Difference between correlation/causation and post hoc ergo propter hoc

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Simfish
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Correlation <=> Causation and post hoc ergo propter hoc fallacy

The difference is that the latter implies a temporal element, whereas correlation <=> causation doesn't always imply a temporal element. On the other hand, does every action have to take a time? After all, a causation must take time. So while one can conceive of a situation where the two expressions are not equivalent; are the two expressions are equivalent in our world?
 

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Correlation <=> Causation and post hoc ergo propter hoc fallacy

The difference is that the latter implies a temporal element, whereas correlation <=> causation doesn't always imply a temporal element.
...which makes them similar yet slightly different fallacies.


On the other hand, does every action have to take a time?
Any action involves a change (the terms are somewhat synonymous) and any change takes time (the concepts are somewhat equivalent) so yes, every action takes time.


So while one can conceive of a situation where the two expressions are not equivalent; are the two expressions are equivalent in our world?
You've answered your question. The first fallacy ignores time on the left side therefore it is different from the second fallacy which does account for time. Also, "our world" is the only one that counts, imaginary worlds are not relevant.
 
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"Correlation <=> Causation"

Correlation does not necessarily cause an action. For instance fire will not burn without the presence of oxygen, fuel and heat. neither Oxygen nor fuel cause the fire to burn but there is a Correlation of 1 (one) to their presence and fire. Heat may cause a fire to burn but only in the presence of oxygen AND fuel.

Therefore: "Correlation <=> Causation" does not hold in our world or universe.
 
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russ_watters
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Correlation <=> Causation and post hoc ergo propter hoc fallacy

The difference is that the latter implies a temporal element, whereas correlation <=> causation doesn't always imply a temporal element.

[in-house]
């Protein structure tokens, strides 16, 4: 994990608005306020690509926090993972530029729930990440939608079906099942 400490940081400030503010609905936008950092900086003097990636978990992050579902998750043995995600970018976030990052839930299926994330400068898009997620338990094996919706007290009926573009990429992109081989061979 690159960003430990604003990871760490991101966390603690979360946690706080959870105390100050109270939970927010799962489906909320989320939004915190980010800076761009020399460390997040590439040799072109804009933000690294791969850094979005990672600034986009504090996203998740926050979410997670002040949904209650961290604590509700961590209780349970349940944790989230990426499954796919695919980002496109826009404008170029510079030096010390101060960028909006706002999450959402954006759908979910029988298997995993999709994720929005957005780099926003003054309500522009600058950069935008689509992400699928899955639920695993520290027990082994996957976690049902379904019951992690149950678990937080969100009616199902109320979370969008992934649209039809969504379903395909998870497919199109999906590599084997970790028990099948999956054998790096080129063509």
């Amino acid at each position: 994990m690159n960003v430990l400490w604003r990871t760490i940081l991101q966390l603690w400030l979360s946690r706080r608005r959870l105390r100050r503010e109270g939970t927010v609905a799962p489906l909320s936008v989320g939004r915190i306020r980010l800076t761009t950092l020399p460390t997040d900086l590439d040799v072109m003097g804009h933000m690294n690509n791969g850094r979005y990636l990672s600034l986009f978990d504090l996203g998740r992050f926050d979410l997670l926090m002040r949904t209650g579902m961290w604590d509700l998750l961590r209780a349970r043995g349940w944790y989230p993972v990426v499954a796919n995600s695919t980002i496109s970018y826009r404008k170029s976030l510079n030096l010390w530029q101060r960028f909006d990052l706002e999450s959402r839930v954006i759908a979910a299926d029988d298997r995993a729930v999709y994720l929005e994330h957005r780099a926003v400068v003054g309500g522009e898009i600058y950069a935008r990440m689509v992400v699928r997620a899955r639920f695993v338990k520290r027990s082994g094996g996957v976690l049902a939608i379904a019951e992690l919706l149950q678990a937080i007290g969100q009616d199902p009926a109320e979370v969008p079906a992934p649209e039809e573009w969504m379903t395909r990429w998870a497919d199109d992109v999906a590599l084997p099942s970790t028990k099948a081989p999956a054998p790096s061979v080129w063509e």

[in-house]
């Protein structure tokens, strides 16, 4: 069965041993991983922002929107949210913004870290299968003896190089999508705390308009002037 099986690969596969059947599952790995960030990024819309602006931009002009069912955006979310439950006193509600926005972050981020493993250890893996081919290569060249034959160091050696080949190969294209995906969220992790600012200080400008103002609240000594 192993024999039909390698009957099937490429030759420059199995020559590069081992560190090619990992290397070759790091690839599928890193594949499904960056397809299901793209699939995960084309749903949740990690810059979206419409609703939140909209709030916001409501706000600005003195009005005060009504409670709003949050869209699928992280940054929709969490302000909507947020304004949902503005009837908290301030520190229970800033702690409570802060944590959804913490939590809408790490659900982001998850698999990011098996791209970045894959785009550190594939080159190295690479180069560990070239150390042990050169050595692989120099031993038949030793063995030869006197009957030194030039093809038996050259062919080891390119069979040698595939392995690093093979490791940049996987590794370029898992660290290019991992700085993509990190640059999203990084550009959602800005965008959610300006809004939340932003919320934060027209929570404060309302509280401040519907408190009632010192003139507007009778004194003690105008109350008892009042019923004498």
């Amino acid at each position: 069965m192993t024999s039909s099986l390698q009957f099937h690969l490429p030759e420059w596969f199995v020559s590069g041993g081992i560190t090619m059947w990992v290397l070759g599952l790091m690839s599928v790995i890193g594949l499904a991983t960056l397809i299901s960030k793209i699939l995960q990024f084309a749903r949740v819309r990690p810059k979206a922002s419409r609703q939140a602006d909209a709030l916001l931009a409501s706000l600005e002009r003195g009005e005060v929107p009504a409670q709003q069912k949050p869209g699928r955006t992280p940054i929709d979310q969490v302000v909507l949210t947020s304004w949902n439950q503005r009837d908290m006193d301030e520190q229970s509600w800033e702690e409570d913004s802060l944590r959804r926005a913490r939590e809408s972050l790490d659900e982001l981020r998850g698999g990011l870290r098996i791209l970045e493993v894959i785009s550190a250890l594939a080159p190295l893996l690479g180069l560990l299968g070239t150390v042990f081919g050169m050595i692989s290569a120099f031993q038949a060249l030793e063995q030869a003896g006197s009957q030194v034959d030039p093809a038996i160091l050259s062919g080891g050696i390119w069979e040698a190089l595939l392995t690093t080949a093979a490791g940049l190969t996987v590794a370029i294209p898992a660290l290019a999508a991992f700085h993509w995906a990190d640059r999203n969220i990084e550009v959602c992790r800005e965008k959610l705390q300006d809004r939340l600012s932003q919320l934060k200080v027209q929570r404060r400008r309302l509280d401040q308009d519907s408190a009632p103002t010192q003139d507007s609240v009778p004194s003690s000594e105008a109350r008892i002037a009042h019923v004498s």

No! - just because one event comes after another, that doesn't necessarily mean the first event caused the second one. That's the main fallacy.
 
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Royce and Russ: isn't the question about the DIFFERENCE between both fallacies? (Simfishy will correct me if I misunderstood.)
 
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Simfish
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Yeah, out of whack perfectly clarified my question. Thanks. :)
 
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russ_watters
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Oh, ok - yeah, the second is just a special case of the first.
 
  • #8
Simfish
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Okay, now I've thought about it and changed.

While the logical truths "correlation does not imply causation" and "post hoc does not imply procter hoc" are logically equivalent, the two fallacies are not equivalent.

Event A can be concurrent with Event B. Thus, it is impossible that Event A can cause Event B. However, it does not stop a person H from invoking fallacy A, while steering clear of fallacy B. H may not understand logic, but H at least is able to make one fallacy while steering clear of the other.

It seems that a lot of conspiracy theories suffer from this. But maybe not => since conspiracy theories trace both events to a common cause (but clearly indicate that while event A and event B may have a common cause, they do not in turn cause one another).
 
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